Progressives are upset with House Democratic leaders for putting election year politics over efforts to legalize marijuana. They argue it’s not a ‘drug’ issue, but a racial and criminal justice one whose time has come. Earlier this month House Leader Steny Hoyer (D-Md.) pulled a scheduled vote on the Marijuana Opportunity, Reinvestment, and Expungement Act (the MORE Act). The floor vote would have been historic, because neither chamber of Congress has voted on a cannabis decriminalization bill since marijuana was dubbed a controlled substance in the seventies. Progressives aren’t happy. “I personally think it was a mistake. I disagree with it, and I just think it is indicative of how, you know, when it comes to issues of racial justice, delay is a big, persistent issue that we consistently have to deal with,” Rep. Alexandria Ocasio-Cortez (D-NY) told WikiLeaf. “And so it's incredibly disappointing.”
Delayed Racial Justice
The MORE Act goes beyond purely decriminalizing marijuana federally. It also attempts to level the playing field for minorities by using proceeds from a 5% federal tax (which the legislation would stamp on all cannabis products) to reinvest in the communities that have been hurt most by the decades long war on ‘drugs.’ That means the economic implications of the legislation are far reaching. Conversely, the economic and societal implications of inaction are even more far reaching. “Every day that goes by that we kick this can down the road is a day that a dad is still in jail without his kids. It's a day that, even if you're not in jail, that you continue to be haunted, denied, you know, job opportunities, because of things that are on your record that shouldn't be on your record,” Ocasio-Cortez said.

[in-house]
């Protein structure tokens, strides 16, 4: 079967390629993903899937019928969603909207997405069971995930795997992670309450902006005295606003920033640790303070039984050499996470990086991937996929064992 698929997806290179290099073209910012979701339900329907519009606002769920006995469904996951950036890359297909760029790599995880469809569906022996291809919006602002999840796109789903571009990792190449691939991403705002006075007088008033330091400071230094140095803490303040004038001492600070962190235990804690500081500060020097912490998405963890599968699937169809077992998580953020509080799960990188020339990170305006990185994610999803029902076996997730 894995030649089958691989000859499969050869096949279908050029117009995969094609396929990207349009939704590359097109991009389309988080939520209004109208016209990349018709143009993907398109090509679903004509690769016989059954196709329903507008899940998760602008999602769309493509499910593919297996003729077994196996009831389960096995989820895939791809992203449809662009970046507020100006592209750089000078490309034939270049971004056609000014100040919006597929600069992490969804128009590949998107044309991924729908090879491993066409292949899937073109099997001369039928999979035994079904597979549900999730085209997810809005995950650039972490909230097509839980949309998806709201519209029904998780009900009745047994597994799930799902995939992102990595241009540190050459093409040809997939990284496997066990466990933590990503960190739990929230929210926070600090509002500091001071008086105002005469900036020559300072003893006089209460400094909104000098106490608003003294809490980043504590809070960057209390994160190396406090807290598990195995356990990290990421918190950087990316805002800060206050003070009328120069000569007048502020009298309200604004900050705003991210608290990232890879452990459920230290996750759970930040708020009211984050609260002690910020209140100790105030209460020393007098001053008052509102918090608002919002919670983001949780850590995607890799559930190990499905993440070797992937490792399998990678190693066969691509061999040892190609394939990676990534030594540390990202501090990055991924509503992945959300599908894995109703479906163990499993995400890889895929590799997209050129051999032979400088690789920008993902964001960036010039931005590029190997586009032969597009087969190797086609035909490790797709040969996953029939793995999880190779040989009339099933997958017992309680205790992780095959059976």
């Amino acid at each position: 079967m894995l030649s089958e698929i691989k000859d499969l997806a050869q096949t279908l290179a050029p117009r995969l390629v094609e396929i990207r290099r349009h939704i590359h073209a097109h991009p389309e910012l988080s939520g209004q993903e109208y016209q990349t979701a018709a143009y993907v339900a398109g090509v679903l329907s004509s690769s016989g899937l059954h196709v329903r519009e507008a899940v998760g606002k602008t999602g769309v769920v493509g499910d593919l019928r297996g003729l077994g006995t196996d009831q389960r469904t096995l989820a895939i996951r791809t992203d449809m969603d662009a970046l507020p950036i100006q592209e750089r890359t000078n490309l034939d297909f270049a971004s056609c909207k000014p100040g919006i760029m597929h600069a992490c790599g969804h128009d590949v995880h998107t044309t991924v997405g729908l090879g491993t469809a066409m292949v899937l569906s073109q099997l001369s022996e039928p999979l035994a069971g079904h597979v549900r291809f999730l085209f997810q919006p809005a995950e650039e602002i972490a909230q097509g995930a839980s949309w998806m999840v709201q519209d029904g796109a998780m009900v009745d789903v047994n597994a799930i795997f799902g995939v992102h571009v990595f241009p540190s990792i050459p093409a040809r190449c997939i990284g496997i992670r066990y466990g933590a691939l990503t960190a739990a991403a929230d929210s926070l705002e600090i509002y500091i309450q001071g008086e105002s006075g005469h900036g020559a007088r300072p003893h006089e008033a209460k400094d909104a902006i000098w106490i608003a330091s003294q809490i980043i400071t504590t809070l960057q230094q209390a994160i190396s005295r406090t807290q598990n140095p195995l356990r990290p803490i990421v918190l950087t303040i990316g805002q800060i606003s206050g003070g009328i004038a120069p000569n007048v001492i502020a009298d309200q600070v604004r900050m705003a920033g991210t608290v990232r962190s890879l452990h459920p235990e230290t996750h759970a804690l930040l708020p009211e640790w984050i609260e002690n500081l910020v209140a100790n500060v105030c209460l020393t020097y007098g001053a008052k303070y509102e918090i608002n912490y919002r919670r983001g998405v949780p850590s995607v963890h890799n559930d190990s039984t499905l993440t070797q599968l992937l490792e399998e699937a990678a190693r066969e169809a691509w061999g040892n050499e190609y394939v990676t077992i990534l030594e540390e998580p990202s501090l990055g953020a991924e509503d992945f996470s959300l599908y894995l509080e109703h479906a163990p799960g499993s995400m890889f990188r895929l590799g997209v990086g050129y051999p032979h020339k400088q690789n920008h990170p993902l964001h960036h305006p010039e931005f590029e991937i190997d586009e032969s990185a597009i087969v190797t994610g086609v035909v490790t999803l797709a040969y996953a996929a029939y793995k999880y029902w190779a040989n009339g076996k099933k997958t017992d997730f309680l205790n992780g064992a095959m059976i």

This is an election year, and Democratic leaders initially caved to pressure from the left and hastily decided to bring the bill up in September. But once they made that announcement in August, moderate Democrats – or at least suburban Democrats – got nervous, so party leaders embarrassingly reversed themselves. Many Democrats from districts President Donald Trump won in 2016 were the cause of the kerfuffle, though many say their problem wasn’t with the marijuana bill itself. It was timing, they claim. They argue it felt tone deaf to be voting on marijuana decriminalization even as many of their constituents are still unemployed, underemployed, or grieving the loss of a loved one from the pandemic (or a combination of those factors for far too many). “My top priority is…trying to get our stimulus package passed. That’s the number one issue back in my district,” freshman Rep. Anthony Brindisi (D-NY) told Wikileaf. “There’s still time after the election.” Trump won Brindisi’s upstate New York district by a whopping 15 points last time.
Suburban Influence and Shifting Priorities